What was God's response to Israel's complaints? Yes he did provide, but also He killed a fair amount of them. He sent a plague, he swallowed some up in the ground, he gave Miriam leprosy, and he kept all of the adults, including Moses, from entering the Promise land. Why was God so angry about their complaining? Because their complaining was a provocation towards God. Their complaining was an assault on God's Sovereignty. Their complaining was the exact opposite of what they should have been doing, trusting in God, having Faith in God. God desired to use them to display himself to the nations, but what they were displaying is discontent, disunity, and disobedience.
Why is this important to us? Why should we care about Israel of 4,000 years ago? Aren't we different as followers of Jesus? Yes, we are different, but that doesn't mean we are perfect and without sin. Listen to what Paul says in 1 Corinthians 10:1-2.
The Old Testament is not irrelevant. The nation of Isreal while wandering in the wildernss is not irrelevant. It is to be an example to to us. We are to take heed, lest we fall. We must recognize that grumbling and disputing kindles the wrath of God, it does not please Him. In fact, God killed his Son on the cross to pay for your sins, not just adultery and murder, but also grumbling and complaining.
Every time you complain about your food, your job, your circumstances, your life, you are complaining about God's providence. Just like Israel, you are questioning the Sovereignty of God as he unveils the plans that he has for you. This is what Paul is trying to get across to the people of Philippi as they work out their salvation, as they obey as Jesus obeyed. He wants the Church to sojourn with rejoicing and not with grumbling.
And don't forget Paul's condition as he writes these words. Paul writing these things while he is chained to a Roman guard. His circumstances are way worse than most of you will ever experience. In this letter do you see complaining? No you see Paul rejoicing, proclaiming, edifying, but you never see complaining. With each step Paul takes, no matter how difficult, he uses it for an opportunity to glorify God, not to grumble against God.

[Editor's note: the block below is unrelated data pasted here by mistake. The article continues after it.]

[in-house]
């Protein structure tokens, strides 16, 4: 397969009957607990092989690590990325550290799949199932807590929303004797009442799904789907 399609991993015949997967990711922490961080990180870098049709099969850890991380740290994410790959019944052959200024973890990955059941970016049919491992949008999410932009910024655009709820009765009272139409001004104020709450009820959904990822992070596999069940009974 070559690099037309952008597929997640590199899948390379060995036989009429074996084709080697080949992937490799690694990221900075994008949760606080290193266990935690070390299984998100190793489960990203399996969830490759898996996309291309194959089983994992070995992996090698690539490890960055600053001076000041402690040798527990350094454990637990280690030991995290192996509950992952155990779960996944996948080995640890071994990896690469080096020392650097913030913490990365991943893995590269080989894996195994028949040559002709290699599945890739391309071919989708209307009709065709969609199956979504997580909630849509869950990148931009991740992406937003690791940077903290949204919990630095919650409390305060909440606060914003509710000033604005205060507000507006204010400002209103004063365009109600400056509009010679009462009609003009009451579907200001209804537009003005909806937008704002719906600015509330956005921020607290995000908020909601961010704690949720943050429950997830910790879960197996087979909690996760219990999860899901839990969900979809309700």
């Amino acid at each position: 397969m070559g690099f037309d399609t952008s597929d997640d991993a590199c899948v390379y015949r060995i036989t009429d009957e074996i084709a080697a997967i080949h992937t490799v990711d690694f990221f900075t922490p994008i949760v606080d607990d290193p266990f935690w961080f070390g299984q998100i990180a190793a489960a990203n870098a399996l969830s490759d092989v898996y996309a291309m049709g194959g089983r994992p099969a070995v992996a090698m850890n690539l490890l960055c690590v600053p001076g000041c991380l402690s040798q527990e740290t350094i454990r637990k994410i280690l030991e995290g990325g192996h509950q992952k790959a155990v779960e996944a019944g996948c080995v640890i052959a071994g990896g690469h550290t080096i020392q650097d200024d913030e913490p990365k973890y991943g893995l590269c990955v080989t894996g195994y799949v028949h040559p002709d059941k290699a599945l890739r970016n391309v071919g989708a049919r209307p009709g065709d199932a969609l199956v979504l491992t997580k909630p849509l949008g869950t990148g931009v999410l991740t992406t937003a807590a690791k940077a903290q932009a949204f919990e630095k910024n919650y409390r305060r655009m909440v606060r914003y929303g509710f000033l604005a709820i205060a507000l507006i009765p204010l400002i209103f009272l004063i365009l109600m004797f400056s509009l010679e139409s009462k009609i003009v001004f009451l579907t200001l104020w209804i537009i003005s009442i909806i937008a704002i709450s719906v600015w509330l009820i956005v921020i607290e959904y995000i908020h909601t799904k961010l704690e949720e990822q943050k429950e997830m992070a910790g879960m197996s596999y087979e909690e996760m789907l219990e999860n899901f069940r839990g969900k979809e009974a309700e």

Shine as Lights in the World
Which leads to my second point. Our purpose as disciples is to shine like lights in the world. This is why you live in your neighborhood. This is why you work where you work. This is why you go to the school you go to. This is why you have facebook friends. Your responsibility, your call, your purpose is to shine with the light of Jesus Christ into the darkness that surrounds us.
When you grumble and complain, you are not shining. Instead there is a dark cloud that descends over your testimony. You look just like the world that you are sent to save. As Paul says, you are acting twisted and crooked. Instead of acting like Christ, you are acting like Satan. Do you think that your complaining is going to cause one of your friends or family members to say, “Wow, tell me about your faith. I want know more about the God that you seem not to trust.”
We as followers of Jesus Christ are to be radically different. We are to stand out. We are to be salt in this decaying and tasteless world and we are to be light in the midst of the darkness. And this is to be true in all circumstances, and especially true in difficult circumstances. For when your circumstances are the darkest, your light can shines more brightly. For example, think about the cross. It is the darkest day in all of human history. Creation is killing the Creator. This is the most depraved and wicked act imaginable. However, it is with this backdrop of darkness that we see the light of Jesus Christ shine most gloriously. Did Jesus grumble and complain and dispute with his father? No. He prayed “Thy will be done” and “Forgive them for they know not what they do.” For the Joy that was set before him Him endured the cross.
We are called to be like Christ. We are to be his disciples. We are to follow his lead. When our circumstances are not up to our standard of selfish entitlement, we need to check ourselves before we vent, before we give our two cents on God's providence, before we grumble about the circumstances God has ordained for our lives. So how do we do this?
Hold Fast to the Word of Life
Look at verse 16. What does it say? It says we are to “[hold] fast to the word of life.” What is the word of life? It is the gospel. It is the message of salvation through the life, death, and resurrection of Jesus Christ. It is the promise of God that through the death of His Son, your sins are forgiven and you will have eternal life.